Snow Logging

A few days ago I attended a funeral for a friend’s mother. It seems, in the last year or so, that death has declared open season on Baby Boomers and she was one of the many claimed by 2016.

On leaving the service I walked with an old friend from college days. We talked about our kids and I mentioned that my oldest was taking a gap year in Athens, establishing residency before enrolling in UGA, probably in the fall. I talked about how weird it was moving about that town after an absence of almost 25 years. A few things remained the same, recognizable relics, but much had changed and I had to acknowledge that much time had passed.

Lynda went to Auburn and said she hadn’t been back yet. “I really oughta go,” she said.

“It’ll force you to realize you’re not 25 anymore,” I said.

“But that’s how I feel,” she said. “Don’t you feel like you’re same as when you were in your 20’s?”

“Hell,” I said, “I still feel like I’m nine years old.”

Which leads me to today. Last night we had one of those rare Alabama occurrences, a snow storm. Really more of an icing, but nonetheless white stuff fell from the sky and stuck to the ground. Roads were, by Alabama standards, impassable and wiser folks stayed at home. Which meant I got an equally rare occurrence, a full Saturday at home without having to go in to work at the gym.

Nana found a new recipe for gluten-free biscuits (yes, we are those people) and had a batch coming out of the oven as I stumbled into the kitchen in search of morning coffee. I’m really enjoying the Yeti knockoff thermal mug I got for Christmas and, after a hearty breakfast of biscuits, bacon, and eggs, I set off, mug in hand, to follow Samantha and the girls as we walked the dogs through our new winter wonderland of a neighborhood.

 

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It doesn’t look so bad…

On the way back I suggested that we check out Boo Radley’s house, my pet name for the property adjacent to ours that hasn’t had a tenant in the eight years we’ve lived here, or quite possibly the ten before that. Boo Radley was the creepy guy in an old run down house in To Kill a Mockingbird. The house that sits on this property is falling in on itself. Luckily, the landowner, while she has the property listed for sale, has a woefully inflated sense of the property’s value. Priced out of anybody’s sense of reasonable coupled with an uninhabitable structure insures quiet neighbors and a strong sense of the rural quality of our neighborhood.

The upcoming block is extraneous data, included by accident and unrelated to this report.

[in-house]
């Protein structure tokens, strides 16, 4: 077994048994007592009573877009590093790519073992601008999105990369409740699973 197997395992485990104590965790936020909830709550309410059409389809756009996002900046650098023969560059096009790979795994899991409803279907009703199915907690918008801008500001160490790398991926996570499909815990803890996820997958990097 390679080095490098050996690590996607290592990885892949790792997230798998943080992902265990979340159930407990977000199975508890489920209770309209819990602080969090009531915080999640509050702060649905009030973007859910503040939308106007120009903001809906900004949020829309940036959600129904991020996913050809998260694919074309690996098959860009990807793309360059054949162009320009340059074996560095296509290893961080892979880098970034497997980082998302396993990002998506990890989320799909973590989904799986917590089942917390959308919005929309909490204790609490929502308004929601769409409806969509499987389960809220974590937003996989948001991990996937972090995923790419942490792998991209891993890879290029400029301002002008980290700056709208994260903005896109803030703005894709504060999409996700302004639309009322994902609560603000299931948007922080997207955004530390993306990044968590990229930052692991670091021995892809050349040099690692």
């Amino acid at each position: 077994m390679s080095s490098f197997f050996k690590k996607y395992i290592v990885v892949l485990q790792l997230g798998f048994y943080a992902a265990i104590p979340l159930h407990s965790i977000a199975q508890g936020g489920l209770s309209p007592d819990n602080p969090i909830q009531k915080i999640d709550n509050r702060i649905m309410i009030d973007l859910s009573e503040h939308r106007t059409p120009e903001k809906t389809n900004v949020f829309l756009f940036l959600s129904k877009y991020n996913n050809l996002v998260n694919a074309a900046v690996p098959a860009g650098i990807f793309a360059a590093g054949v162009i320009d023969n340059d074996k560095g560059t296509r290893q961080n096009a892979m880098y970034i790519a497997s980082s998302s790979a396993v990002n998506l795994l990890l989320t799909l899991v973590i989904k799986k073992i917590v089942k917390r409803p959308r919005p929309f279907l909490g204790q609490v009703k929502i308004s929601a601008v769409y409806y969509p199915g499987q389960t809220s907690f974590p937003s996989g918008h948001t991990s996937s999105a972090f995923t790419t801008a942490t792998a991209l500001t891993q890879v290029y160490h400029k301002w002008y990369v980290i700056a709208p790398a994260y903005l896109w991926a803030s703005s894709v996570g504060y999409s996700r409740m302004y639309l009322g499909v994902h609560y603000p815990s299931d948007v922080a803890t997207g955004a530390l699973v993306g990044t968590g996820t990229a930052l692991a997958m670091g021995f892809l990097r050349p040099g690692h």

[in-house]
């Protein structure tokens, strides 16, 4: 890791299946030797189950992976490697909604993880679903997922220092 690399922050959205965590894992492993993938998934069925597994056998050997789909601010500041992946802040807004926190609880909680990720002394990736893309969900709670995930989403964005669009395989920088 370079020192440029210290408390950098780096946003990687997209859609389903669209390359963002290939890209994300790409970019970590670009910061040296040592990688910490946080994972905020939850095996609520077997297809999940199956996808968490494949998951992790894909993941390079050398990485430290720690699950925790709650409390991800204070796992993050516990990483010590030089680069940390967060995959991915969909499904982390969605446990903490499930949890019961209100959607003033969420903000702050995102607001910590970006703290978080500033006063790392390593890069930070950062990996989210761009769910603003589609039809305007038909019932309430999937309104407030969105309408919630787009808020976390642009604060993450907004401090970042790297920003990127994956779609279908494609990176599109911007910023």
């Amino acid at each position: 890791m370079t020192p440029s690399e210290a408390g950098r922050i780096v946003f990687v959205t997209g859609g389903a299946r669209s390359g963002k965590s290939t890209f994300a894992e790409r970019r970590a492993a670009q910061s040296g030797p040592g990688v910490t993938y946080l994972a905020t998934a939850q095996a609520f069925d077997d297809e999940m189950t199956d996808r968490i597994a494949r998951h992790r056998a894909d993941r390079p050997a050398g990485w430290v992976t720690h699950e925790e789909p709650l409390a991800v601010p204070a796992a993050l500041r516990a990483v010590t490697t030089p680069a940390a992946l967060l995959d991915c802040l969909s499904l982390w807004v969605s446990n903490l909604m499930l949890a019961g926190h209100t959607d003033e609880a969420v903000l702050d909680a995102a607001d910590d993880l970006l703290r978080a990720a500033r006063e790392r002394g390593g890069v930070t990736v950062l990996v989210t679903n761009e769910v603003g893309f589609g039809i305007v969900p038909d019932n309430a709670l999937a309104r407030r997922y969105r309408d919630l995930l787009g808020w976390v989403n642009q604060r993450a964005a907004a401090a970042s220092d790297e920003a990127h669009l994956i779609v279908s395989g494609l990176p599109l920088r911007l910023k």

At one time this was property was something. An old house, dating back from the thirties when this was a mining community, covered in cedar shake. The house belonged to the company doctor. I’ve been told power lines that served the machine gun nests placed on the hill to keep out unionists originated in that house. You can see the remains of what must have been a beautiful garden, a Japanese style gate graces the driveway, a lap pool fringed in an overgrown bamboo forest sits in the back, only half full due to our recent drought and choked with leaves. I’m convinced there’s a prehistoric turtle that lives at the bottom of that murk.

I often fantasize about this property. It’s five acres running alongside and behind my own. Five additional acres I could use to keep small livestock, more raised garden beds, and a wood lot. Mmmm, wood lot. Here is where we get to the nine year old.

I grew up in a family that originated from the Presbyterians of Scotland. Ever heard of the Protestant Work Ethic? Yeah, we wrote that. As a boy all I ever wanted was to be included with the men as they went out to do chores on my grandfather’s farm. The often necessary exclusion, I would have quickly become bored and in the way, made that prospect even more attractive, to the point, that now as an adult I find ways to make work in my spare time. Nine years old, remember?

I have a fireplace insert in the living room and when the winters get cold enough I use it to help heat at least half of our house. The economics probably don’t play out. I spend much more in my own labor and effort to cut, split, stack, schlep, and burn than I get in gas savings, but I get something else, too. I get enjoyment. The boy inside of me gets to relish in the strength and power of the work and I feel a visceral connection to the men who labored before me. I get to play.

I can only imagine what those men might think of what I do. Life was very different for them. My father and uncle, my grandfathers, my great grandfathers all experienced this kind of work in a very real, this-is-what-we-have-to-do kind of way. Even for a portion of my father’s and uncle’s lives firewood was a necessity. It heated the house and, during my grandfather’s childhoods, it cooked their food. I do it because I think it’s fun.

I wanted to scout out Boo Radley’s place and see what kind of future uses I could put it to. You know, when the landlady suddenly takes an altruistic turn and cedes me the property or there’s a convergence of her suddenly realizing her property’s true value and I finding myself suddenly flush with excess cash. Both quite unlikely, but the idea of having a woodlot I could manage and steward strangely excites me and I wanted to see what could be.